Many of the great healthcare thinkers and bloggers wrapped up 2008 with end-of-year considerations of the important developments in their fields, and some looked ahead with predictions for 2009.
The early buzz in the general press focuses on the non-destructive harvesting of amniotic stem cells. But another aspect of the new findings shows how science develops faster than the policies we make to manage it.
An AP story today reports on a research project at the Salk Institute in San Diego led by Fred Gage. 100,000 human embryonic stem cells were injected into the brains of 14-day-old mouse embryos. The mice were born with one-tenth of one percent of human cells in their head. The findings are key to modeling human neurological diseases in test animals. A paper will be published in the upcoming Proceedings of the National Academy of Sciences.
A second story is how the news was covered. The New York Times carried a relatively careful headline: "Trace of Human Stems Cells Put Into Unborn Human Mice Brains." The Toronto Star focused on the small percentage involved: "Scientists create mice with brains that are 0.1% human" But the Sydney Morning Herald jumped right ahead to: Mice with human brains[!]
Creating chimeras — combining parts from different animals — has been part of medicine for years. Senator Jesse Helms famously had a pig valve installed in his heart. But combining genes and stem cells creates chimeras that grow into their new states blending human and animal characteristics, prompting what ethicists call the "yuck factor." (See the September article Transgenic Pigs’ Milk to Treat Cancer.) Sen. Sam Brownback, R-Kan., has introduced legislation banning chimerical research.
"…the country is not preoccupied with moral questions about the beginning of life."
In an article in Slate this week on South Korea’s science-friendly culture — The Seoul of Clones: Solving a biotech mystery: Why South Korea leads the world in stem cell research — David Plotz describes some critical factors that contribute to the country’s news-making stem cell successes:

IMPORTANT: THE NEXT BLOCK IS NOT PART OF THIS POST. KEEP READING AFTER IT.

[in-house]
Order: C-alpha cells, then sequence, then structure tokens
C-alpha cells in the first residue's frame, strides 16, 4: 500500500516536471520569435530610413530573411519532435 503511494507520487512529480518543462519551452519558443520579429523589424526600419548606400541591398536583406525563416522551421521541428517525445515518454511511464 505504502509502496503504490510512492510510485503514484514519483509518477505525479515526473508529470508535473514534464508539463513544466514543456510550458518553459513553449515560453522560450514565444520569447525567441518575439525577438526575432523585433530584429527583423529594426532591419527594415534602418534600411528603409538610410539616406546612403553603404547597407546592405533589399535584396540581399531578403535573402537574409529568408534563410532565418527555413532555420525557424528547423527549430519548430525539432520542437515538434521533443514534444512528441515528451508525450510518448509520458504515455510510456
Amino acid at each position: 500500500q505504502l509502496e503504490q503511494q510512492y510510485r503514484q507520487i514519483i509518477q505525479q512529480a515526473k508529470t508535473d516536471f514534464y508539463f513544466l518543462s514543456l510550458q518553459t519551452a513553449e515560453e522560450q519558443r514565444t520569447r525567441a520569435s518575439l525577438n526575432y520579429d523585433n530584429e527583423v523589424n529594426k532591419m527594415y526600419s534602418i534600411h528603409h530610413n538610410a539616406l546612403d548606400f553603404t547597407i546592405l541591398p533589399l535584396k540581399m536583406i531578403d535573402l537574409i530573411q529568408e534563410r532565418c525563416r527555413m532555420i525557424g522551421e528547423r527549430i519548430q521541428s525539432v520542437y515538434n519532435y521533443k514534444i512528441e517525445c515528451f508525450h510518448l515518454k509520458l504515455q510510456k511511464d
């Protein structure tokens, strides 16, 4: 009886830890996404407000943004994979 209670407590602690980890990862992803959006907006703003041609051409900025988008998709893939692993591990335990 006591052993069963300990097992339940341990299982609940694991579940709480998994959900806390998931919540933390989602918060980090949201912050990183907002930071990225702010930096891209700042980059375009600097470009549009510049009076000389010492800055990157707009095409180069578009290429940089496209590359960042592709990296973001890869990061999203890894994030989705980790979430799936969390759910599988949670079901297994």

Plotz compares the relative size and investment of U.S. and Korean stem cell initiatives and their results, and he highlights the influence of Korea’s stem cell leader, Hwang Woo-suk. Dr. Hwang adds another reason for Korean exceptionalism: their lifelong use of metal chopsticks helps Koreans with the micromanipulation of embryos and eggs.
In another demonstration of Korea’s emerging biotech prowess, scientists at Chungnam National University have cloned pigs that have been genetically modified to produce an expensive cancer treatment. Professor Park Chang-sik and his team at the Research Center for Transgenic Cloned Pigs said that four female piglets are expected to express GM-CSF (granulocyte-macrophage colony stimulating factor) in their milk next year. GM-CSF, marketed by Berlex Pharmaceuticals under the trade name Leukine, builds up white blood cells in patients with leukemia and anemia or those who have low white blood cell counts during cancer treatment. From Berlex, GM-CSF costs more than $100 per daily dose. According to an article in The Korea Times, "Park expected the GM-CSF produced by genetically
engineered pigs would be commercially viable in a decade after going
through a serious of clinical tests."
In this remarkable electron microscope image by Dr. Yorgos Nikas published recently in the National Geographic, a five-day-old embryo nestles inside a large gray cavity. Discussions about the use of embryonic stem cells focus on the status of the fertilized egg, but Nikas’ photo lets us see just what we’re talking about. Click on the image at left to see the full picture.
“We are extremely enthusiastic
about this study which represents the first use of an allogeneic adult stem cell
to treat the consequences of heart attack in humans,” said lead investigator Dr. Joshua Hare, Director of
Heart Failure and Cardiac Transplantation and the Cardiobiology Section of the
Institute for Cell Engineering at Johns Hopkins University School of
“We are investigating an exciting new approach to address
the unmet needs of cardiac patients,” said Dr. Nabil Dib, Chief of
Cardiovascular Research at the Arizona Heart Institute, another investigator in
the trial. “According to the American Heart Association, about two thirds of
heart attack patients never completely recover. This is due to the fact that
heart cells can’t repair themselves, so we have to try innovative ways to treat
the damage that occurs at the time of heart attack. If the research conducted to
date is any indication, mesenchymal stem cells may be the answer.”
The stem cells
produced by Osiris are obtained from adult volunteer donors, not embryos, so there’s no controversy about their use. Cells are grown in culture to very high
numbers, allowing a single donor’s cells to treat hundreds of patients. These
cells are universal in that they can be used in patients unrelated to the donor,
without rejection, eliminating the need for donor matching and immune
suppression. Once transplanted, the cells promote healing of damaged or diseased
Osiris’s goal is to use adult stem cells to improve
outcomes in bone marrow recipients being treated for leukemia, to promote
cardiac repair following a heart attack or congestive heart failure, and to
prevent arthritis. Osiris recently became the first company to receive Fast Track
designation from FDA for a similar stem cell product, Prochymal, for the
treatment of graft versus host disease in cancer patients.
For more about the the company and its money-raising, see "The other stem cells" by Diedtra Henderson in last month’s Boston Globe.
(Osiris’s web site at www.OsirisTX.com is not compatible with most web browsers. Use Microsoft’s Internet Explorer Version 6.0 to see the layout and graphics.)